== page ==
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Changing Geopolitical Power Dynamics in the Face of Afghanistan’s New Regime | Mainstage

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politico logo red e1635340128103 - Changing Geopolitical Power Dynamics in the Face of Afghanistan’s New Regime | Mainstage

Michael Waltz, U.S. Congressman, R-Florida
Ro Khanna, U.S. Congressman, D-California
Ryan Heath, Senior Editor, POLITICO


The withdrawal of American troops from Afghanistan requires a reassessment of global power dynamics. Representative Michael Waltz, U.S. Congressman, R-Florida, expressed his support for the Biden Administration’s new defense partnership with Australia given China’s aggressiveness in the Indo-Pacific region. Representative Ro Khanna, U.S. Congressman, D-California, agreed, reinforcing bipartisan support for the move. 

Ryan Heath, Senior Editor at POLITICO, asked the congressmen about India’s role. Rep. Waltz noted that India may be our most consequential partnership and that the U.S. needs to work to develop it further. He expressed concern that unrest in Afghanistan may destabilize the region. Rep. Khanna offered support for India as a pluralistic democracy that shares U.S. faith in markets and entrepreneurship. Given India’s history of colonization, the country is still developing as a democracy.

Health asked whether China was poised to sweep into Afghanistan after the U.S. withdrawal. Rep. Khanna expressed his belief that withdrawal was the correct decision and explained that the U.S., as a pluralistic nation of immigrants, remains strong. Rep. Waltz expressed greater concern about the Taliban and the erosion of rights under their leadership, especially for women. He worried that the U.S. would need to reestablish a presence in Afghanistan, as it did post-withdrawal in Iraq, to deal with terrorist threats. Both congressmen agreed about the need for accountability for mistakes made during the war, during withdrawal, and continuing today.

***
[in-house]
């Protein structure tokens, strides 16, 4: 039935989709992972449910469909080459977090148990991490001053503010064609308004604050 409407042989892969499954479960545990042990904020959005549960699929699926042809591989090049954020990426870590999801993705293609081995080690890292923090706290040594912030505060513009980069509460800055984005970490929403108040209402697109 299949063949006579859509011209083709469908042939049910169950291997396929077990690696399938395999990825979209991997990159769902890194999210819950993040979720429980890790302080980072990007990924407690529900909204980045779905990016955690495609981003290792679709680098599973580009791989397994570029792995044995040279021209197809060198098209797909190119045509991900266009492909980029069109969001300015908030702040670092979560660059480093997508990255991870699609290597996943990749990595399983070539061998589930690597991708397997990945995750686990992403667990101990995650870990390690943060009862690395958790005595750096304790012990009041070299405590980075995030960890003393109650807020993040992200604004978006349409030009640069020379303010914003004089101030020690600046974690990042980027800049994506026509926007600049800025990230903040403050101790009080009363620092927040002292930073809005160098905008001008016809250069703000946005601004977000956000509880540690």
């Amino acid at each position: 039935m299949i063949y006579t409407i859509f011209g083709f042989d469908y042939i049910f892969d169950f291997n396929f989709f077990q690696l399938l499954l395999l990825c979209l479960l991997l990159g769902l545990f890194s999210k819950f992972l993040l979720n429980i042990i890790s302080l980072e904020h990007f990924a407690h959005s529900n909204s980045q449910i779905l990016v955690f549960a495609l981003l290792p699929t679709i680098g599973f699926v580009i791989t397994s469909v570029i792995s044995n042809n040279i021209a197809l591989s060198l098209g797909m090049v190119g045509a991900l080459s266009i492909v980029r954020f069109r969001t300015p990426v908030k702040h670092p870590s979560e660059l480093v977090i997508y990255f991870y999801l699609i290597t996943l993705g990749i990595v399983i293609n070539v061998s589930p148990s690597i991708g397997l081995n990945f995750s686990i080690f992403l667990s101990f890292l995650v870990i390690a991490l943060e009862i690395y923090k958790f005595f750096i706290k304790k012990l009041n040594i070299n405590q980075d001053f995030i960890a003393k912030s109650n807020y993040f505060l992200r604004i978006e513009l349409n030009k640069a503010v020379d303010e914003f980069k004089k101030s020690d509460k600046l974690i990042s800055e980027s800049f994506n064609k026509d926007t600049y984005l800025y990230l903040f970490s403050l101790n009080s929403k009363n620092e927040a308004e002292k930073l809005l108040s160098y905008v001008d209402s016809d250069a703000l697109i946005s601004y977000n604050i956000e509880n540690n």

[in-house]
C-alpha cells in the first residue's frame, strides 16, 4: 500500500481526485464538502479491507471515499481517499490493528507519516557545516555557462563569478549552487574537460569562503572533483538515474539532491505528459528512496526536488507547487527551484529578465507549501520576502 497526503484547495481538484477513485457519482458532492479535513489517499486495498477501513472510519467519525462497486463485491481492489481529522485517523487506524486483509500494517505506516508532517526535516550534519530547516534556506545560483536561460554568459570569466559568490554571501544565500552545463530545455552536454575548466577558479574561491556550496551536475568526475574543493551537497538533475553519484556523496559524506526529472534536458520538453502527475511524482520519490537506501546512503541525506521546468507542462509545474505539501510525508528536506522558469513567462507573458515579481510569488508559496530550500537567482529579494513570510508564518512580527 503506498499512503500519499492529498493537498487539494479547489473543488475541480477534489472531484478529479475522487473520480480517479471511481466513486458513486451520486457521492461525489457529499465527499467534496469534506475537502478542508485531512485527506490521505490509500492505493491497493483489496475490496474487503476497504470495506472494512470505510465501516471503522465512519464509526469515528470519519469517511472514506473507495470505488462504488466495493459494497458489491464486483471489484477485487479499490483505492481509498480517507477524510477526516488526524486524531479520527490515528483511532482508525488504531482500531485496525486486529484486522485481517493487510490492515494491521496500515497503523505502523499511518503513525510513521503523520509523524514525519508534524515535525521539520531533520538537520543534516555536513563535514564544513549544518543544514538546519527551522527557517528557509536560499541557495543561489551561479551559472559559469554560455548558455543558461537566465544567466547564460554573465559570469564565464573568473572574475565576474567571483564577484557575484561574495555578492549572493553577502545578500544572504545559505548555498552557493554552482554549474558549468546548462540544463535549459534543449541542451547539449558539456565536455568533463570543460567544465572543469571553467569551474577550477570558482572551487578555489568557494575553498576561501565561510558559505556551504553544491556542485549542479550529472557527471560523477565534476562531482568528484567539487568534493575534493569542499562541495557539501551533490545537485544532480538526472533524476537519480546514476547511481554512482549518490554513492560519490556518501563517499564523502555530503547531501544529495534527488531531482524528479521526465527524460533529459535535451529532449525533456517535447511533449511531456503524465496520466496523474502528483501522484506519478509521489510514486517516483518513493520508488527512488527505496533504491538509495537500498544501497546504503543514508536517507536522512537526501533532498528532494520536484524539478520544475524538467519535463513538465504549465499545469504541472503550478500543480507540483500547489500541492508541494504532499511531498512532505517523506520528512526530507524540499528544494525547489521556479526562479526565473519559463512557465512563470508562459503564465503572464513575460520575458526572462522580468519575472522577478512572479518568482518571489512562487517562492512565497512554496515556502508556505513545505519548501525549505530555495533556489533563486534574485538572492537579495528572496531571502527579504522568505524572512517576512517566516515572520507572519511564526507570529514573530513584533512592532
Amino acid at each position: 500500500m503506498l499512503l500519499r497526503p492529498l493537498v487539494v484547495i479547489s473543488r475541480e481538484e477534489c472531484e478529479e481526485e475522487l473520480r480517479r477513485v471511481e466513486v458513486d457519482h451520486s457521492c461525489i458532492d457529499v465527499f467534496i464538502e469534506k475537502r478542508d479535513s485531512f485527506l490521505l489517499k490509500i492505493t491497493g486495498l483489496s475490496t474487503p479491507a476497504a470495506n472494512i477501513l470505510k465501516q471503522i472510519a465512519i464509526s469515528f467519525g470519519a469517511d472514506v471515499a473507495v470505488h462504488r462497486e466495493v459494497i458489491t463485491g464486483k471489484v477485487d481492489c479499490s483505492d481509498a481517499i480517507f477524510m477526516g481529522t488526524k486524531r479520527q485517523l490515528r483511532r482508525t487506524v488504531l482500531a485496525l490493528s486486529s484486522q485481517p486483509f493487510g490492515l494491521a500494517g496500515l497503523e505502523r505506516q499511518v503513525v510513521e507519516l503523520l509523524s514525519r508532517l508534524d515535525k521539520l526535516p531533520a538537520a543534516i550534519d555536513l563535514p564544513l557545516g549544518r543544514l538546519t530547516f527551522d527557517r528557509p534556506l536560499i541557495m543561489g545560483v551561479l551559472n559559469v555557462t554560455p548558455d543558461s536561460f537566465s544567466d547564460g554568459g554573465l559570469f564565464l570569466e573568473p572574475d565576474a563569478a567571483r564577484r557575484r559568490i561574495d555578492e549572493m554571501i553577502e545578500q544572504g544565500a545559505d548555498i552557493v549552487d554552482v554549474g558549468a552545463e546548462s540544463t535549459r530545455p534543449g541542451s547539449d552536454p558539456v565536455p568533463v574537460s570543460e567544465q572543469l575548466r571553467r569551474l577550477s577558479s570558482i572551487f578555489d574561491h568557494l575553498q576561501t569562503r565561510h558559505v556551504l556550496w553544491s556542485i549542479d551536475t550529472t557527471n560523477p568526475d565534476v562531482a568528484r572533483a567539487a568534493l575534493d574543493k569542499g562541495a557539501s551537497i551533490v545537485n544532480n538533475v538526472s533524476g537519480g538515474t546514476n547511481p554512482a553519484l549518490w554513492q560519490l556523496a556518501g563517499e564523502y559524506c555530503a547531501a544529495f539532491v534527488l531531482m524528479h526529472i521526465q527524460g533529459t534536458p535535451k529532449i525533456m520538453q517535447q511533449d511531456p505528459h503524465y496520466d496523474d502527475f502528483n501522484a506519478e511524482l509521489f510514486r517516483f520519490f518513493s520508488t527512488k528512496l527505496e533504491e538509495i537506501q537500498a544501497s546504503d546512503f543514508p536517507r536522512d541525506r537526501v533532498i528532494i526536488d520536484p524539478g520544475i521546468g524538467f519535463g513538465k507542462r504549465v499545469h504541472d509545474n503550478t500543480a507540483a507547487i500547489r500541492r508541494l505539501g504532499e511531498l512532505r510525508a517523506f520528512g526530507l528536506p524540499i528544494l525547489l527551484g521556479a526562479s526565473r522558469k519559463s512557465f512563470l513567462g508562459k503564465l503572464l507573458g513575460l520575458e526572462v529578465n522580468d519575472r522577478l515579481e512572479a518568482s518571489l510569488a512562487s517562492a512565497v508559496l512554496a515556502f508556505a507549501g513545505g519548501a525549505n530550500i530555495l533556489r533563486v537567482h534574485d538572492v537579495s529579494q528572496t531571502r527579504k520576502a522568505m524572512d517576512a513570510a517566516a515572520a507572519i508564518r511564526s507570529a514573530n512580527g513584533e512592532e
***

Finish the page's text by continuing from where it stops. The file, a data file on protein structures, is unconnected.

China is our greatest adversary and is on a path—I believe, in President Xi’s own words—to replace the American Dream with the China Dream. We’re going to compete with that by being strong with our alliances.

Rep. Michael Waltz

I think withdrawal was the right decision, and we can now invest that money to make sure we’re winning in science, AI, the space race, synthetic biology, clean technology, and all of the things that are going to make us more competitive than China.

Rep. Ro Khanna

Can I take it that you both support more accountability about what happens next in Afghanistan? There will be further inquiry in Congress.

Ryan Heath

Key takeaways & next steps:

  • The messy withdrawal from Afghanistan has divided U.S. politics, but the actual results in the region are not yet known. 
  • Accountability requires an honest assessment of the mistakes that were made during the conflict, from the Bush Administration through the Biden Administration.